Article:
Metrics. It’s a word that can strike fear into the heart of even the most hardened technical communicator. We sometimes need to prove the merits (in terms of dollars and cents, or whatever your local currency is) of adopting a new technique or technology. Especially if that technique or technology has an impact on the content of the entire organization.
On top of that, it can be difficult to know what metrics matter. Without a roadmap, it can be a lot more work than you need to put in. And you might not be able to impress upon the powers that control the purse strings how effective a new approach will be.
That’s all well and good, but to be honest I’ve never been much of one for metrics. Ask Aaron to tell you a story about that from our days at The Company That Shall Not Be Named. But my tune changed a few years ago. I met Mark Lewis (content strategist and DITA educator at Quark) at a conference around that time. Mark and I kept in touch over intervening years, and during that period he shared with me the first of a few whitepapers that he wrote about DITA metrics.
A few whitepapers later, and Lewis has come out with the book DITA Metrics 101. The book demonstrates that gathering and presenting metrics about the adoption of DITA (or topic-based authoring) doesn’t have to be a scary or difficult proposition. DITA Metrics 101 (as the title suggests) is a solid introduction to the subject, and it provides a practical roadmap for gathering the metrics that you need to justify the adoption of DITA in your enterprise.
Let’s take a closer look at it.
No frills, and that’s not a bad thing
The book follows the pattern of what I consider to be good documentation: it outlines what you need to know and shows you how to do the job, with just enough adornment to make things clearer.
DITA Metrics 101 is no nonsense and no frills. It immediately gets down to the task of introducing you to gathering, analyzing, and presenting metrics to support the use of DITA in your organization. Of course, there are a number of examples in the book (which I’ll go into soon).
The book is more like an intensive course in metrics than an introductory tome. And its practical, not merely theoretical.
Each chapter of DITA Metrics 101 focuses on gathering metrics for:
- Content filtering
- Structured authoring
And, as I mentioned a few paragraphs ago, the information is practical. Each chapter has several sample spreadsheets that detail how to present and calculate cost metrics. But you’re not simply given a spreadsheet and expected to figure out how to use it on your own.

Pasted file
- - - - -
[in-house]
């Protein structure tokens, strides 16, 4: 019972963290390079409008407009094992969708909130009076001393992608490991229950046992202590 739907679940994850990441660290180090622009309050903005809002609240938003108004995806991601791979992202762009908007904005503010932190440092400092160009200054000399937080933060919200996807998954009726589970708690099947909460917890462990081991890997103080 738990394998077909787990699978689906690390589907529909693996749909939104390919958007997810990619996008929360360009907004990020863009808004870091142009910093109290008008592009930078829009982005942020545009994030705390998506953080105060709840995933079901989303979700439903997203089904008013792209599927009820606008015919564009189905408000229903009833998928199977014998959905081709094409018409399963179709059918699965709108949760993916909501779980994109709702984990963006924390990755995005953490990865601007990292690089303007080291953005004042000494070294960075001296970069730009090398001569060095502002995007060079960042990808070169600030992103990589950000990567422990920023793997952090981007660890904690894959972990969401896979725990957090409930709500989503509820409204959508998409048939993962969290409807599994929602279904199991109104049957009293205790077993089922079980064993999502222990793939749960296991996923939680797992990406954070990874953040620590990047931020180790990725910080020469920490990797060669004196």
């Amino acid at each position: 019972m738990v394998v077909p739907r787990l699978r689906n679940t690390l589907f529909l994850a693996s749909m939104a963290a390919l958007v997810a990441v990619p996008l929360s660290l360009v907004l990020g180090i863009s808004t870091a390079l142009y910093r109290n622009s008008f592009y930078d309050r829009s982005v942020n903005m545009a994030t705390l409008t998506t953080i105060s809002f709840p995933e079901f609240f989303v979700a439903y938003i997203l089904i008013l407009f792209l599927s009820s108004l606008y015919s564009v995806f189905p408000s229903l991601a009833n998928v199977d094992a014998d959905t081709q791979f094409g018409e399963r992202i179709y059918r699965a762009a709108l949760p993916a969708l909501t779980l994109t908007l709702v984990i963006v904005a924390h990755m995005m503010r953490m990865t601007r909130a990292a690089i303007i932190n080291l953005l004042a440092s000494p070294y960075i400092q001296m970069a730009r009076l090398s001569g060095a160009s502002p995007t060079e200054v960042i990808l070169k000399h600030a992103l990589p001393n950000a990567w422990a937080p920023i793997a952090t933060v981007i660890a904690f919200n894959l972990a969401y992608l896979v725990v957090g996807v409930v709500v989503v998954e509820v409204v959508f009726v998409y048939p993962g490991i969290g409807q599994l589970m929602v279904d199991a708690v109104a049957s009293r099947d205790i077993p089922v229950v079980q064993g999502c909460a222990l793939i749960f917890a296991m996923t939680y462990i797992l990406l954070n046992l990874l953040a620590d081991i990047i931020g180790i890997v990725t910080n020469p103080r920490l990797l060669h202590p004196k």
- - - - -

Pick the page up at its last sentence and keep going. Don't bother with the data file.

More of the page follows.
For example, let’s dig briefly into the chapter titled “Translation Metrics 101″. In the example for determining translation hours, Lewis breaks down the calculations for the number of hours translation of various content types takes, then uses that to calculate the total cost of translating those topic types.
But it’s not just a bunch of numbers on a page. Lewis gives detailed explanations of the inputs for the spreadsheets and how the calculations work. That’s where the book’s main strength lies, in my opinion. Once you’ve absorbed the lessons of the book, you should be able to use those lessons to come up with models of your own.
More than just metrics
DITA Metrics 101 isn’t dry treatise that focuses on gathering metrics. Even if that was the sole focus on the book, the content is anything but dry. However, there’s more to it than that. Most chapters offer a solid introduction to developing strategies around the topic of the chapter. For example, the chapter on content reuse looks at building a strategy for reusing content and from there how to use what Lewis calls warehouse topics, which are a:
type of topic that is created when the content for all products is similar at the topic level. Within the topic, some components (steps, paragraphs, etc.) are identical for all products, and some are unique.
While I was familiar with content reuse, and have some familiarity with content warehousing, I learned a lot about building a strategy for reuse from that chapter. And I learned as much, if not more, from the other chapters of the book.
The last two chapters of the book are quite useful. One is an eleven-page summary of the book, which can offer you a quick when you need it.
The last chapter is a detailed glossary of terms related to DITA, XML, and structured authoring. If you’re not familiar with some of the terms that you encounter in DITA Metrics 101, you won’t find a better or more concise explanation.
DITA Metrics 101 packs a lot of information into it’s 150 pages. Mark Lewis has crafted a book that’s definitely a worthwhile read if you’re planning a move to DITA and need to prove higher ups how DITA will save the organization money.
But the information in DITA Metrics 101 isn’t just limited to DITA. With a little tweaking, you can apply what you learn to a move to topic-based writing with tools like Madcap Flare or Author-IT.
If your organization is planning a move to DITA, and you need to gather information on potential cost savings, then you should read and absorb DITA Metrics 101 before you begin. On the other hand, if you’re familiar with DITA and with gathering metrics, this book is still a worthwhile read. You’ll undoubtedly learn something new, which you can apply to your work.
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